Two of America’s most prominent socialists, Senator Bernie Sanders (I-Vt.) and Representative Alexandria Ocasio-Cortez (D-N.Y.), have teamed up to create a “public option” for banking: having the U.S. Postal Service (USPS) offer banking services to low-income Americans.
“We should have a not-for-profit public option for basic banking services, and we should be piloting these projects through the U.S. Postal Service,” Ocasio-Cortez said in announcing the legislation she and Sanders are proposing.
That legislation would also impose a 15-percent cap on credit card interest rates. That, in turn, would likely make it impossible for many poor people to obtain cards, forcing them to turn to even riskier ways of getting money when they need it most.
Perhaps recognizing this — but unwilling to reconsider their business-bashing bill — Sanders and Ocasio-Cortez want the USPS “to offer affordable and basic banking services,” as Sanders explained in a Medium.com post. Among the services they envision the USPS offering: checking and savings accounts, low-interest loans, debit cards, automated teller machines (ATMs), check cashing, and money transfers.
“This is not a radical idea,” claims Sanders. He points out that most postal services around the world offer some banking services, which are utilized by 1.5 billion people, an argument with about as much depth as an advertising slogan. (“Millions of socialist-bank customers can’t be wrong!”) He also notes that the Post Office offered savings accounts from 1911 to 1966 but neglects to mention that it stopped doing so because it had lost so many customers to private banks in the post-World War II era.
There is one major practical problem with the Sanders/Ocasio-Cortez scheme: The USPS doesn’t want and can’t afford to take it on.
A December Treasury Department task force report concluded: “Given the USPS’s narrow expertise and capital limitations, expanding into sectors where the USPS does not have a comparative advantage or where balance sheet risk might arise, such as postal banking, should not be pursued.”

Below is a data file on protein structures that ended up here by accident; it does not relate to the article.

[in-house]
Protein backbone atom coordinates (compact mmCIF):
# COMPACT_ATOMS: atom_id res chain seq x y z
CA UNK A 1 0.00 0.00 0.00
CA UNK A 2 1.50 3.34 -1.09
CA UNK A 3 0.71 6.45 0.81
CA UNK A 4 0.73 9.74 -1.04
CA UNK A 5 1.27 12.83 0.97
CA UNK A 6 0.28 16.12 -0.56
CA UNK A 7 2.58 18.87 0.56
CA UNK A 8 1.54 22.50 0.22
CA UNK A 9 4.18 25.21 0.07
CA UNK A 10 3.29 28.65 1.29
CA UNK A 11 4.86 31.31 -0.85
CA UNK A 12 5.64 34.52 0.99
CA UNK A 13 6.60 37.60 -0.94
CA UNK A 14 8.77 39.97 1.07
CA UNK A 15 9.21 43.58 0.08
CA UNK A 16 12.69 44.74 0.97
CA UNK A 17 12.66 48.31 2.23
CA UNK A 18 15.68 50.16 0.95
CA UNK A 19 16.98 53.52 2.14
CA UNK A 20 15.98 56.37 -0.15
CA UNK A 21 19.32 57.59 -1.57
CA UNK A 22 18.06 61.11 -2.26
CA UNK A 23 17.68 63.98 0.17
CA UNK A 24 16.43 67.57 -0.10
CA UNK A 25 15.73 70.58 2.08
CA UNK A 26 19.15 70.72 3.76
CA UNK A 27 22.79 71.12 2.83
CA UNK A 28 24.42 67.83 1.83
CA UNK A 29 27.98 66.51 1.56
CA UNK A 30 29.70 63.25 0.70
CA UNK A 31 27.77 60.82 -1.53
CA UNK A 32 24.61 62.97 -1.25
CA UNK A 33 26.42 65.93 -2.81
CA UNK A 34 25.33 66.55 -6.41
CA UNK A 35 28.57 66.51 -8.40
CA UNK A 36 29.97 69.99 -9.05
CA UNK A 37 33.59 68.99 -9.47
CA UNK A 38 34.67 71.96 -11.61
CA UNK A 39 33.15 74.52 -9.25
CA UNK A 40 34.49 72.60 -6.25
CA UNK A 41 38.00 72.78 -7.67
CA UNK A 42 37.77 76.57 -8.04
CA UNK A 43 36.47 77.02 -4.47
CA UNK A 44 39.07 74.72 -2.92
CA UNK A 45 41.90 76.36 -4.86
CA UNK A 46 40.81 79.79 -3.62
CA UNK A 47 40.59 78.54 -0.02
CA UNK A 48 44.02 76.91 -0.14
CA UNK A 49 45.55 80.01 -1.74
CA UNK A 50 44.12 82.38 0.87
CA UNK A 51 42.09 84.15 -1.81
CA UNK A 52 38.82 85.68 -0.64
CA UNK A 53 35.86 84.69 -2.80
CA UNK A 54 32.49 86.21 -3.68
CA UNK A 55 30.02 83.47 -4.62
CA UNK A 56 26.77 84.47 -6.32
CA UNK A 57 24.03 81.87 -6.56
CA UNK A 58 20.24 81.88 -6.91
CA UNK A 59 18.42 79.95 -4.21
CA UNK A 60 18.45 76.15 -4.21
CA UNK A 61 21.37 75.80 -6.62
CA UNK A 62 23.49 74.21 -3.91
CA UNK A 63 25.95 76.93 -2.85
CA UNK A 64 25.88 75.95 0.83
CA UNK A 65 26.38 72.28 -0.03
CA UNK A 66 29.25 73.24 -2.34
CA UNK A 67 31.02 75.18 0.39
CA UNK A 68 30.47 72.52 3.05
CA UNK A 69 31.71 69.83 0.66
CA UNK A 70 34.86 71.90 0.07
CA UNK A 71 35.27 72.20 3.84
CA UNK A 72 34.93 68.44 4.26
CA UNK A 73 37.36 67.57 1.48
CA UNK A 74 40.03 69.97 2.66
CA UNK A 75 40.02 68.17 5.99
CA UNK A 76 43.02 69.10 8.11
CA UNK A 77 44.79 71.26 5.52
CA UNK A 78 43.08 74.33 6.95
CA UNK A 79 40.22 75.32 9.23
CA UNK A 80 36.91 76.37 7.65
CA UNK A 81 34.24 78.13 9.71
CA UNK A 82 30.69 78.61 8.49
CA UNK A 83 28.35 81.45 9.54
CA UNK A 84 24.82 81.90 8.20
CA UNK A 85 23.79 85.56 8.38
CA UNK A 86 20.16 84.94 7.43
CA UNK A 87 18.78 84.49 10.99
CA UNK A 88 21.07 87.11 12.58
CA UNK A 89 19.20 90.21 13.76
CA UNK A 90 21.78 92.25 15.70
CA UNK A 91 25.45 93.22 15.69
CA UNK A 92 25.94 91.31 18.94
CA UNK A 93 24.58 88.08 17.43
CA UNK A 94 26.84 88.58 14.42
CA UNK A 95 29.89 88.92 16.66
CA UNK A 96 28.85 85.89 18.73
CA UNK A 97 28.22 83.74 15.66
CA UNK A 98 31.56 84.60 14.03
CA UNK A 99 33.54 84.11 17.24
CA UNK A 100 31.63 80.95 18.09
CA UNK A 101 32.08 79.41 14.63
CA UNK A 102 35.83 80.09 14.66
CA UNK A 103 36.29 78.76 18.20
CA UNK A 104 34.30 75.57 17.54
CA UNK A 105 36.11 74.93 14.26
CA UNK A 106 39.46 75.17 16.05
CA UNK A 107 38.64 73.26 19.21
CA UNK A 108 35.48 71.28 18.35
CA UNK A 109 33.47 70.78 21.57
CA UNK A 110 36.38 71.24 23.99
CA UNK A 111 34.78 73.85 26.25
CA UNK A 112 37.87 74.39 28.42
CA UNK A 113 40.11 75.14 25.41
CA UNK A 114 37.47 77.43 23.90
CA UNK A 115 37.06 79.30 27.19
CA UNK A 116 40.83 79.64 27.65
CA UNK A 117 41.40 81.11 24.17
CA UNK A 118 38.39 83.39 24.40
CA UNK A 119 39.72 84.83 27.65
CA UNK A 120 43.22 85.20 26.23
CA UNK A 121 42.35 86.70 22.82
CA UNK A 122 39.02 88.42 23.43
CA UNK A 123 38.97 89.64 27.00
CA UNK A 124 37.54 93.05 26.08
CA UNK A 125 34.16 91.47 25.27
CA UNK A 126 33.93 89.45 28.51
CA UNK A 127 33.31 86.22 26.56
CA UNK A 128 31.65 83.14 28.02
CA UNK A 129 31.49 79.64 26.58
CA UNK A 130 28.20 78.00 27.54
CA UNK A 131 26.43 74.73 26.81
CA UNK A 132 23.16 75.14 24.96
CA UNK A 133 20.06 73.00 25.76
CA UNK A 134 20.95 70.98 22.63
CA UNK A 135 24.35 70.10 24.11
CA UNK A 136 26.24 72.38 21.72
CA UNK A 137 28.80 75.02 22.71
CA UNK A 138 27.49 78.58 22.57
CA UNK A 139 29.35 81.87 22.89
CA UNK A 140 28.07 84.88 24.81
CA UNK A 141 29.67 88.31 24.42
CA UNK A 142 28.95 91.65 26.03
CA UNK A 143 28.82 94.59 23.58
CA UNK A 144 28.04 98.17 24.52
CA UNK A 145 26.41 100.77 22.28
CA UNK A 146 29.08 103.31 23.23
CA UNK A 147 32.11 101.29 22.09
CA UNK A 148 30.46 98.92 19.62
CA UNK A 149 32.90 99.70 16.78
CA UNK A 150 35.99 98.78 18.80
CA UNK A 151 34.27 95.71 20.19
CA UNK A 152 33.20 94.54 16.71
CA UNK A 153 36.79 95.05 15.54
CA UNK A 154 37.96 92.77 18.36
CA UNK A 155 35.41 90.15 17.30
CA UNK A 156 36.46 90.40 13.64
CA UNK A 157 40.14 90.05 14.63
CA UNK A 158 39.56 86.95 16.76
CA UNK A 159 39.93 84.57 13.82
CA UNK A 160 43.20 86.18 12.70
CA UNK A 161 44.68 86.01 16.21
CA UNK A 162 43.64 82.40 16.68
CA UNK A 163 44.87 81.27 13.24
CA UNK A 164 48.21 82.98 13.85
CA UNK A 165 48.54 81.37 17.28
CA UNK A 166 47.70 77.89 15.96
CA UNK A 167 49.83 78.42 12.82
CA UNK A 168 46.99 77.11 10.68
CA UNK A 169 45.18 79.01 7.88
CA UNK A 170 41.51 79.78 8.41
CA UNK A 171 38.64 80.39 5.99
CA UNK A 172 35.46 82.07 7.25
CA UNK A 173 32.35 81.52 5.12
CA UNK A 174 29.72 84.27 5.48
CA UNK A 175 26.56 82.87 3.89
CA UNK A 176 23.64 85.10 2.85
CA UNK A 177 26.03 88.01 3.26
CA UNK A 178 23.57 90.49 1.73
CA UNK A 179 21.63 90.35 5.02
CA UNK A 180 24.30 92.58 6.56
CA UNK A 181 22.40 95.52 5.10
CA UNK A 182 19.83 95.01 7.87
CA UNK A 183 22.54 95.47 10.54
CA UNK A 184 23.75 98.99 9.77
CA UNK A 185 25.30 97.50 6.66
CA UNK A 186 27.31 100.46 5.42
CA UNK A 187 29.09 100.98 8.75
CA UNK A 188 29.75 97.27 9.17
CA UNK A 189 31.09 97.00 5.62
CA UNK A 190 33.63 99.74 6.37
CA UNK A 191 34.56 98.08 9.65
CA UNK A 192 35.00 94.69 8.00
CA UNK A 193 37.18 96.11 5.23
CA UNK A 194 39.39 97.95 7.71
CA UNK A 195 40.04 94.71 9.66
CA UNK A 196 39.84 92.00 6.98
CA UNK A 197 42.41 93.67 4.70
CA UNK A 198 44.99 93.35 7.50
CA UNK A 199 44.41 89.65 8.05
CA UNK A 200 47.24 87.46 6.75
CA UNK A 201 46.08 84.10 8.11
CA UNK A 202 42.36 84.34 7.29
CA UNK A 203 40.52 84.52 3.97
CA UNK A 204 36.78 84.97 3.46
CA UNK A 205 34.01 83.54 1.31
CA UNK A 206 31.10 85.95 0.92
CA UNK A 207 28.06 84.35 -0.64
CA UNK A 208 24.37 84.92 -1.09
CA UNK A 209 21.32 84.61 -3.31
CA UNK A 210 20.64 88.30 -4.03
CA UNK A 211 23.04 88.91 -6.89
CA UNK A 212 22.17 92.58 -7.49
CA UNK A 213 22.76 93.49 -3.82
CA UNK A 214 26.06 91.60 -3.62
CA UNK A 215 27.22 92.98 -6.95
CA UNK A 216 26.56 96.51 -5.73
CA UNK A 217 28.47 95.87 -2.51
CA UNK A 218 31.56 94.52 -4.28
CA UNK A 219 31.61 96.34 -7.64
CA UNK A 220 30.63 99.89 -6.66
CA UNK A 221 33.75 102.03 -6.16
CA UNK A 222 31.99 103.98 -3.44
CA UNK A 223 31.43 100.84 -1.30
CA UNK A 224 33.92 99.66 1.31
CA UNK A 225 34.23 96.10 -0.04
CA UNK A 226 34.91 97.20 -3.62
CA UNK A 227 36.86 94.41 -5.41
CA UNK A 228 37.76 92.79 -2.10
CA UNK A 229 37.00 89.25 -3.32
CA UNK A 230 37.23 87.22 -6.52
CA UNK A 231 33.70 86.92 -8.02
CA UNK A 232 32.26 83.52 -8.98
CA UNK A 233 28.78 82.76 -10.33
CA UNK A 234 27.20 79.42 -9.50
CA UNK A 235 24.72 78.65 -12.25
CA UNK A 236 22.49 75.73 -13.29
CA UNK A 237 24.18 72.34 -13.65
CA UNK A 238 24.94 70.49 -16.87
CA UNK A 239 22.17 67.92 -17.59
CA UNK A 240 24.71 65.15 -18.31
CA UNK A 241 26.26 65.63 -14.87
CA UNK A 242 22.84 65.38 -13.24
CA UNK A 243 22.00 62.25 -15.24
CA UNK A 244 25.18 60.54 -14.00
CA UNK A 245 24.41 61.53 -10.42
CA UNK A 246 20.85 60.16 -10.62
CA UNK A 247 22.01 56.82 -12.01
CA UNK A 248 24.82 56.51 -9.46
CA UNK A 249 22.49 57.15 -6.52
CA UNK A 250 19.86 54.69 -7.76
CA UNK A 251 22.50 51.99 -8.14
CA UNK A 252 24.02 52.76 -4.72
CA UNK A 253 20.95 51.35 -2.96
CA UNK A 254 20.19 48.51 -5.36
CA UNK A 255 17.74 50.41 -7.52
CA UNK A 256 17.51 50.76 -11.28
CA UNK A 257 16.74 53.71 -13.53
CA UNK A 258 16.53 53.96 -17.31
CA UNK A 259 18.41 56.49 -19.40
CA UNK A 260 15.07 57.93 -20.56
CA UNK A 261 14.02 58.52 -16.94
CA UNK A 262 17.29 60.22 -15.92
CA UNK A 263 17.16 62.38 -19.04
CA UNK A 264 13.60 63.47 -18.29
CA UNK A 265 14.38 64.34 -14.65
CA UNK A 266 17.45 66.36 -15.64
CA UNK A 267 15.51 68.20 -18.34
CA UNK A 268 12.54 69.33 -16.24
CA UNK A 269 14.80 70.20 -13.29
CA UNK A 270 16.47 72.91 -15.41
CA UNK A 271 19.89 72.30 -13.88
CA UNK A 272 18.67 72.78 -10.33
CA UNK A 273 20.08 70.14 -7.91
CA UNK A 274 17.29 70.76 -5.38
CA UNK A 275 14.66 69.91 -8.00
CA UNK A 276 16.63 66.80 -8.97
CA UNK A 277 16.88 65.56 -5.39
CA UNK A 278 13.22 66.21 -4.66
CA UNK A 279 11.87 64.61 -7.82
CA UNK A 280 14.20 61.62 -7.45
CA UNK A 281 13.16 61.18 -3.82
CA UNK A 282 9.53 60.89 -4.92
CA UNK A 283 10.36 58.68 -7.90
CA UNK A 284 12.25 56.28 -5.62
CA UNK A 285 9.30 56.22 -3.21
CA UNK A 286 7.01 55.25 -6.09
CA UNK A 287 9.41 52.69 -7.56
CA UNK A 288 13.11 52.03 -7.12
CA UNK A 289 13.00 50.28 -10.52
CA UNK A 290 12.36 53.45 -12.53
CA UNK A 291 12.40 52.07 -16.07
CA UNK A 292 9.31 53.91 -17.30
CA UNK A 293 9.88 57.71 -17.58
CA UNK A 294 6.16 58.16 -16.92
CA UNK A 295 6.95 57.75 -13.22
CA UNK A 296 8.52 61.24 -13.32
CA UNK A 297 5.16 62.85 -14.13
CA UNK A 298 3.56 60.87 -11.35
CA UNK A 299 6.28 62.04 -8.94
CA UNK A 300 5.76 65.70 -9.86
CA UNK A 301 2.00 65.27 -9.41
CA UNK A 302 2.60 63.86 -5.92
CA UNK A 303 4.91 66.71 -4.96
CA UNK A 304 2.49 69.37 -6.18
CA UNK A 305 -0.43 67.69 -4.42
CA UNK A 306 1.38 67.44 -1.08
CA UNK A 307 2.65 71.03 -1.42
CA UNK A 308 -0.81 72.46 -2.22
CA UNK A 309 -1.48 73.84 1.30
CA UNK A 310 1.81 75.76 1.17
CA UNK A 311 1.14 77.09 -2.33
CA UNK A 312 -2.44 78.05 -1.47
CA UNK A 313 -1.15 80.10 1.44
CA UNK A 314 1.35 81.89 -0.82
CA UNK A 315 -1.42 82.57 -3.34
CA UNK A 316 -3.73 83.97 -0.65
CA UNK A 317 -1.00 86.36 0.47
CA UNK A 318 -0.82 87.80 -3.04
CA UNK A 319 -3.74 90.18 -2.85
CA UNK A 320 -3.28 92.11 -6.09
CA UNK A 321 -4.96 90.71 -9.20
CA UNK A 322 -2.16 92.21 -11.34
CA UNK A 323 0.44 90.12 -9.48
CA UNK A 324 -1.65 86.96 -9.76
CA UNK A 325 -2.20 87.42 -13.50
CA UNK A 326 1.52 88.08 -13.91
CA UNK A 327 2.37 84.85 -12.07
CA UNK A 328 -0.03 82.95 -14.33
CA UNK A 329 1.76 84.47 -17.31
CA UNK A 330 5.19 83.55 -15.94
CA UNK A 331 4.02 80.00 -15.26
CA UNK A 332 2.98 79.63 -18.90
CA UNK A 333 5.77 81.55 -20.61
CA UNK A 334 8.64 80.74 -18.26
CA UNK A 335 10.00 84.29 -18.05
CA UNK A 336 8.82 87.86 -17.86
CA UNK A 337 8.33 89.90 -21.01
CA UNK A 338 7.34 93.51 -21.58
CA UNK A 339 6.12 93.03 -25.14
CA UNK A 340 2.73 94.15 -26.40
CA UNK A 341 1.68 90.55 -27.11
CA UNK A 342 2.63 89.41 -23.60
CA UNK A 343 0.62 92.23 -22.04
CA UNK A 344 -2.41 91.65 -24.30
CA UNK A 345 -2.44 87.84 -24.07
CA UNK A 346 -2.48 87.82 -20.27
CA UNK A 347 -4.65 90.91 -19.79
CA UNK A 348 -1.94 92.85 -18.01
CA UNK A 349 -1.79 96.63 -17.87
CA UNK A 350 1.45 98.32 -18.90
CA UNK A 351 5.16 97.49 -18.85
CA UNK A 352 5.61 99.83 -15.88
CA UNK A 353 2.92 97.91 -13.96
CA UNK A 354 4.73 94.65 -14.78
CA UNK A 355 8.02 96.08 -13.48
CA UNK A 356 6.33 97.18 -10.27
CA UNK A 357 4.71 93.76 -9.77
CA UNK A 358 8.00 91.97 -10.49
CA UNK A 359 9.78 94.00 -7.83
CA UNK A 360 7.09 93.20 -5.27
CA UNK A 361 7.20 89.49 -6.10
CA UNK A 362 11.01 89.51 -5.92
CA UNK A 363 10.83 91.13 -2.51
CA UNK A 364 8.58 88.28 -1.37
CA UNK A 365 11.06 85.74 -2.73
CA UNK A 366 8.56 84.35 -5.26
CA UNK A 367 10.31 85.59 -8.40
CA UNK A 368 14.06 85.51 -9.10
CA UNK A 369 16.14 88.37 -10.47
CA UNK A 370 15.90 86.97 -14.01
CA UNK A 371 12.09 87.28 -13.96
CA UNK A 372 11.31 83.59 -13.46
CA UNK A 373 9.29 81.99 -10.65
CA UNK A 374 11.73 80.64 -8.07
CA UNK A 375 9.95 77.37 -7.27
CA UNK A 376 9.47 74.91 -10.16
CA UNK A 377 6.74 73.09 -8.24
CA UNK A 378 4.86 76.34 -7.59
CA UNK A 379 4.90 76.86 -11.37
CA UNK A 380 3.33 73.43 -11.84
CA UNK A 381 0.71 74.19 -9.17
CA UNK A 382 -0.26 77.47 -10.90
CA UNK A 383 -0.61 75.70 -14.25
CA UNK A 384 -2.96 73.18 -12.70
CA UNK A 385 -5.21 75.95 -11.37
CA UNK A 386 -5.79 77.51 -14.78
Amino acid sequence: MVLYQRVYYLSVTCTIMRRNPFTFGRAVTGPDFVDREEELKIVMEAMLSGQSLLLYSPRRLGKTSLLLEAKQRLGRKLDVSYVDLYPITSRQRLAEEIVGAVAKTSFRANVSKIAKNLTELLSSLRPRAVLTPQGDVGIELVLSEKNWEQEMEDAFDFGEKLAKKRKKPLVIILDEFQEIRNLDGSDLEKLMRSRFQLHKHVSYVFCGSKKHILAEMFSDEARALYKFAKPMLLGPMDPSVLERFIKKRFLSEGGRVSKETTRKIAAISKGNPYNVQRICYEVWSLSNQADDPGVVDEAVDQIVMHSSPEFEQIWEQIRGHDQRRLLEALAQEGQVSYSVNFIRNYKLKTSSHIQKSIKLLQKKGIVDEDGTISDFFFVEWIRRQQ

Meanwhile, the USPS is hemorrhaging red ink, having posted losses for at least 12 consecutive years. In 2018, the agency lost $3.9 billion, up from $2.7 billion the year before, despite increases in revenue and package volume. It has defaulted on over $40 billion in payments to its retiree health-insurance plan.
Even assuming the USPS could do what Sanders and Ocasio-Cortez want, it would still be a bad idea, particularly when it comes to making low-interest loans to people who present high risks for default. Taxpayers would almost certainly be expected to make good on any loans that were not repaid or else the USPS could never afford to take such risks. This, of course, is the precise recipe for the 2008 financial crisis — the one Sanders, Ocasio-Cortez, and their compadres still blame on the free market.
There are other reasons to be concerned about the USPS banking proposal, notes the Federalist’s Warren Henry:
When Ocasio-Cortez and Bernie call for a “public option” in banking, it is useful to consider what this term meant when the left was calling for a “public option” in the context of Obamacare. That proposal was a recipe for unfair competition to eventually drive private insurers out of business. Given the history of postal banking in America and the decline of the Postal Service since, creating a “public option” for banking would likely require giving the government unfair advantages.
Moreover, less than a decade after passing Obamacare, prominent Democrats — led largely by Ocasio-Cortez and Bernie — are already calling for a single-payer health-care system. When the socialists are pushing for a “public option” again, it looks like a prelude to nationalization of the financial sector.
Let’s hope Congress sees the Sanders/Ocasio-Cortez postal-banking legislation for what it is — a bill that creates more problems than it allegedly solves — and scrawls across it, “Refused — return to sender.”
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